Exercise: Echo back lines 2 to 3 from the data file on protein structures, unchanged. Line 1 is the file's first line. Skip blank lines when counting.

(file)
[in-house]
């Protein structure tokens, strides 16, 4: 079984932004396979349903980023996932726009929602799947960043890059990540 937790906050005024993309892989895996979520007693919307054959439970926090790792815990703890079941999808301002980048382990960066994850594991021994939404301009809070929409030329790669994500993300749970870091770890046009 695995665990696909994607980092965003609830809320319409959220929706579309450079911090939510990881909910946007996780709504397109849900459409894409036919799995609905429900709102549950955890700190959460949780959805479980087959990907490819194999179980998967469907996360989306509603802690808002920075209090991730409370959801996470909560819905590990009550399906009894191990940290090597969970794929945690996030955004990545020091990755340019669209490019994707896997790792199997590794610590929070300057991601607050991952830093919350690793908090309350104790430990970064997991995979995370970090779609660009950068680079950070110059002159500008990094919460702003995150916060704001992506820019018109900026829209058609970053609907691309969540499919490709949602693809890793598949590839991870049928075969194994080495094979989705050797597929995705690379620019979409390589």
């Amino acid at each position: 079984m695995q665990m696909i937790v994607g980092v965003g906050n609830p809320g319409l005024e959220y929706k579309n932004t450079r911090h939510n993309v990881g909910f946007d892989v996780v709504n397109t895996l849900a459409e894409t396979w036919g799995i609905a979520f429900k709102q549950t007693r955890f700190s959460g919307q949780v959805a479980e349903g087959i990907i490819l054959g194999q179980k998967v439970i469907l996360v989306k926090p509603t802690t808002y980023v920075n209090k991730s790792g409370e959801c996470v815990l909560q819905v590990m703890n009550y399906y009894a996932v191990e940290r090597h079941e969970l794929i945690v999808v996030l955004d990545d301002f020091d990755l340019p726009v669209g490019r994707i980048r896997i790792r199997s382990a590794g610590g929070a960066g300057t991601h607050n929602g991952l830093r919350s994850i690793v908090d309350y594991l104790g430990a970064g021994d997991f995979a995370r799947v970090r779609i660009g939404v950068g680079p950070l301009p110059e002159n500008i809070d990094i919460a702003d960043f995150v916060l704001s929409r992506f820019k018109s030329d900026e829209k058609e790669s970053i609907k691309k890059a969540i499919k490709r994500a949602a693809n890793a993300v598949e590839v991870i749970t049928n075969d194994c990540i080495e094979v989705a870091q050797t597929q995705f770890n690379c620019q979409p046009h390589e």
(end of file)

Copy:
């Protein structure tokens, strides 16, 4: 079984932004396979349903980023996932726009929602799947960043890059990540 937790906050005024993309892989895996979520007693919307054959439970926090790792815990703890079941999808301002980048382990960066994850594991021994939404301009809070929409030329790669994500993300749970870091770890046009 695995665990696909994607980092965003609830809320319409959220929706579309450079911090939510990881909910946007996780709504397109849900459409894409036919799995609905429900709102549950955890700190959460949780959805479980087959990907490819194999179980998967469907996360989306509603802690808002920075209090991730409370959801996470909560819905590990009550399906009894191990940290090597969970794929945690996030955004990545020091990755340019669209490019994707896997790792199997590794610590929070300057991601607050991952830093919350690793908090309350104790430990970064997991995979995370970090779609660009950068680079950070110059002159500008990094919460702003995150916060704001992506820019018109900026829209058609970053609907691309969540499919490709949602693809890793598949590839991870049928075969194994080495094979989705050797597929995705690379620019979409390589």
């Amino acid at each position: 079984m695995q665990m696909i937790v994607g980092v965003g906050n609830p809320g319409l005024e959220y929706k579309n932004t450079r911090h939510n993309v990881g909910f946007d892989v996780v709504n397109t895996l849900a459409e894409t396979w036919g799995i609905a979520f429900k709102q549950t007693r955890f700190s959460g919307q949780v959805a479980e349903g087959i990907i490819l054959g194999q179980k998967v439970i469907l996360v989306k926090p509603t802690t808002y980023v920075n209090k991730s790792g409370e959801c996470v815990l909560q819905v590990m703890n009550y399906y009894a996932v191990e940290r090597h079941e969970l794929i945690v999808v996030l955004d990545d301002f020091d990755l340019p726009v669209g490019r994707i980048r896997i790792r199997s382990a590794g610590g929070a960066g300057t991601h607050n929602g991952l830093r919350s994850i690793v908090d309350y594991l104790g430990a970064g021994d997991f995979a995370r799947v970090r779609i660009g939404v950068g680079p950070l301009p110059e002159n500008i809070d990094i919460a702003d960043f995150v916060l704001s929409r992506f820019k018109s030329d900026e829209k058609e790669s970053i609907k691309k890059a969540i499919k490709r994500a949602a693809n890793a993300v598949e590839v991870i749970t049928n075969d194994c990540i080495e094979v989705a870091q050797t597929q995705f770890n690379c620019q979409p046009h390589e």